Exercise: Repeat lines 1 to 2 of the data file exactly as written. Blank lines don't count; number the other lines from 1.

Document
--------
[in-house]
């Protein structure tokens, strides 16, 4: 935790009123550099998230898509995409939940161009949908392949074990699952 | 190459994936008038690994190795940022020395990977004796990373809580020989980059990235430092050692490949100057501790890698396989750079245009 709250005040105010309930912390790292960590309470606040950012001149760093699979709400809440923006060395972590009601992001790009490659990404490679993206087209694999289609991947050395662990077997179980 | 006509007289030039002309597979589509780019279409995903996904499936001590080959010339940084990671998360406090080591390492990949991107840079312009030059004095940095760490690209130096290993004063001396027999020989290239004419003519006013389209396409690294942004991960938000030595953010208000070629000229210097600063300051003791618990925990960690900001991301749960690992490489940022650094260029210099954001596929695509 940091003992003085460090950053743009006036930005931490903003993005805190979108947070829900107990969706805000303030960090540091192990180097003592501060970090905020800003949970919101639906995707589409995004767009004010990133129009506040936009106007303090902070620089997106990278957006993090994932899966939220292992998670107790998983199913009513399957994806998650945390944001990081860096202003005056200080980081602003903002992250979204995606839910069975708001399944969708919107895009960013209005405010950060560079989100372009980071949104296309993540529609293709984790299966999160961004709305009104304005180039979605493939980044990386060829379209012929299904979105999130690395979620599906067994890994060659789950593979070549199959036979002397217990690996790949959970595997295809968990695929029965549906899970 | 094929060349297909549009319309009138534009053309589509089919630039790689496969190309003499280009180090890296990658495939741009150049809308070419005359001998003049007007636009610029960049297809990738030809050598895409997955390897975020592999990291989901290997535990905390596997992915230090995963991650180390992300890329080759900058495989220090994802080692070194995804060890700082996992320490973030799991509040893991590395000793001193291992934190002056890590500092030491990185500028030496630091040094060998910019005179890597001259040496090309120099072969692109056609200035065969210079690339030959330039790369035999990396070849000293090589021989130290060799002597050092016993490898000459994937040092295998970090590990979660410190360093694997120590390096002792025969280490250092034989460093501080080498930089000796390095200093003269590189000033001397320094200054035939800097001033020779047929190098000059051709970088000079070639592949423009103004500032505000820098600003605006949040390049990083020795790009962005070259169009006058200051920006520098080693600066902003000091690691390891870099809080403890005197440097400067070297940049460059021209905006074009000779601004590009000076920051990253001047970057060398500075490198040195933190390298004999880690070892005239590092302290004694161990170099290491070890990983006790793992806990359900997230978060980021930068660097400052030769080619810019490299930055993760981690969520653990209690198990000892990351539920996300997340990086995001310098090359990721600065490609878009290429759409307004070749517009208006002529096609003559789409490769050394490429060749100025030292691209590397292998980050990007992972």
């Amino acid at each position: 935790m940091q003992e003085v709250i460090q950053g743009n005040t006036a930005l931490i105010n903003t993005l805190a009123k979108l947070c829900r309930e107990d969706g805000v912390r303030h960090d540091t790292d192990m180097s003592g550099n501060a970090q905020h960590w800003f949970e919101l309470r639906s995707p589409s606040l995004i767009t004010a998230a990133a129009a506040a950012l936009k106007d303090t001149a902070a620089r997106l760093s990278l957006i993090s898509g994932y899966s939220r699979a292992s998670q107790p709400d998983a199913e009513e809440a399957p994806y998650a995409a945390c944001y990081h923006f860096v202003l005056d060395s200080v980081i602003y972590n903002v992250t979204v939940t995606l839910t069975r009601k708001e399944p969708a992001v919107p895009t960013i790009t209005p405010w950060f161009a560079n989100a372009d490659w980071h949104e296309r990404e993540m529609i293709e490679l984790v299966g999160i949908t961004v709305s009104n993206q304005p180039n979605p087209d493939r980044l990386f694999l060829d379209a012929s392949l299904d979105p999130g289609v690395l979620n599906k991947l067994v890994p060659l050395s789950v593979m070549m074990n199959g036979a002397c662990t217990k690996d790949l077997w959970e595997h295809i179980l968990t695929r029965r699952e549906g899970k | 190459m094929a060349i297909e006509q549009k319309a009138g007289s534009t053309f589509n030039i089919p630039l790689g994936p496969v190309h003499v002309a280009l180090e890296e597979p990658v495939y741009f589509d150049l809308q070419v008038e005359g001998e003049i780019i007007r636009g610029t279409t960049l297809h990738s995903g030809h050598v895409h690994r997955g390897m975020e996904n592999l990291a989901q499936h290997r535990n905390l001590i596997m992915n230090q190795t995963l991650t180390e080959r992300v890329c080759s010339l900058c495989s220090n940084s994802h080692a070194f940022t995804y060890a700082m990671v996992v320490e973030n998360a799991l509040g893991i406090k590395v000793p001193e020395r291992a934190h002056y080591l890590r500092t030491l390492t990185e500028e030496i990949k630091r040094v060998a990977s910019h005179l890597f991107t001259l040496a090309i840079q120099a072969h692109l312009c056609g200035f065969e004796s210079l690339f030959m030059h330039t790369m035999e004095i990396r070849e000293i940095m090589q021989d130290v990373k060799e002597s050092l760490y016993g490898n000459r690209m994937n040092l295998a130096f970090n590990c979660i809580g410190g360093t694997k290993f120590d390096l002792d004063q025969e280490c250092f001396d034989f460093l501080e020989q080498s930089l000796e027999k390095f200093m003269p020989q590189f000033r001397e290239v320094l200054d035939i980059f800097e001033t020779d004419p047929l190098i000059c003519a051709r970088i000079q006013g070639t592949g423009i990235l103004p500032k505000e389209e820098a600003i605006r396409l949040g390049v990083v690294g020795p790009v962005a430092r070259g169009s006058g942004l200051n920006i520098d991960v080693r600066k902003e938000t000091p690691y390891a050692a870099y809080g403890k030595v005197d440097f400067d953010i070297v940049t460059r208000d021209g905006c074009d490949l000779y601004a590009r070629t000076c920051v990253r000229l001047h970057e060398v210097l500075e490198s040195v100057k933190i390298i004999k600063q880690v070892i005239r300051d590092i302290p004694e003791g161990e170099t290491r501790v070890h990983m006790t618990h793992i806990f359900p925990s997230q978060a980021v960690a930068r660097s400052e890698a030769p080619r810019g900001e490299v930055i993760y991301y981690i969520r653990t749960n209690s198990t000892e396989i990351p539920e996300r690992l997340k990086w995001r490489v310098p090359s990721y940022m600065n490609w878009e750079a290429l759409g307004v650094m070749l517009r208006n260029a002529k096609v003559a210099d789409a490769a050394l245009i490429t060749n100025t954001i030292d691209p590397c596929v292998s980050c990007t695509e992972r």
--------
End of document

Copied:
[in-house]
């Protein structure tokens, strides 16, 4: 935790009123550099998230898509995409939940161009949908392949074990699952 | 190459994936008038690994190795940022020395990977004796990373809580020989980059990235430092050692490949100057501790890698396989750079245009 709250005040105010309930912390790292960590309470606040950012001149760093699979709400809440923006060395972590009601992001790009490659990404490679993206087209694999289609991947050395662990077997179980 | 006509007289030039002309597979589509780019279409995903996904499936001590080959010339940084990671998360406090080591390492990949991107840079312009030059004095940095760490690209130096290993004063001396027999020989290239004419003519006013389209396409690294942004991960938000030595953010208000070629000229210097600063300051003791618990925990960690900001991301749960690992490489940022650094260029210099954001596929695509 940091003992003085460090950053743009006036930005931490903003993005805190979108947070829900107990969706805000303030960090540091192990180097003592501060970090905020800003949970919101639906995707589409995004767009004010990133129009506040936009106007303090902070620089997106990278957006993090994932899966939220292992998670107790998983199913009513399957994806998650945390944001990081860096202003005056200080980081602003903002992250979204995606839910069975708001399944969708919107895009960013209005405010950060560079989100372009980071949104296309993540529609293709984790299966999160961004709305009104304005180039979605493939980044990386060829379209012929299904979105999130690395979620599906067994890994060659789950593979070549199959036979002397217990690996790949959970595997295809968990695929029965549906899970 | 094929060349297909549009319309009138534009053309589509089919630039790689496969190309003499280009180090890296990658495939741009150049809308070419005359001998003049007007636009610029960049297809990738030809050598895409997955390897975020592999990291989901290997535990905390596997992915230090995963991650180390992300890329080759900058495989220090994802080692070194995804060890700082996992320490973030799991509040893991590395000793001193291992934190002056890590500092030491990185500028030496630091040094060998910019005179890597001259040496090309120099072969692109056609200035065969210079690339030959330039790369035999990396070849000293090589021989130290060799002597050092016993490898000459994937040092295998970090590990979660410190360093694997120590390096002792025969280490250092034989460093501080080498930089000796390095200093003269590189000033001397320094200054035939800097001033020779047929190098000059051709970088000079070639592949423009103004500032505000820098600003605006949040390049990083020795790009962005070259169009006058200051920006520098080693600066902003000091690691390891870099809080403890005197440097400067070297940049460059021209905006074009000779601004590009000076920051990253001047970057060398500075490198040195933190390298004999880690070892005239590092302290004694161990170099290491070890990983006790793992806990359900997230978060980021930068660097400052030769080619810019490299930055993760981690969520653990209690198990000892990351539920996300997340990086995001310098090359990721600065490609878009290429759409307004070749517009208006002529096609003559789409490769050394490429060749100025030292691209590397292998980050990007992972």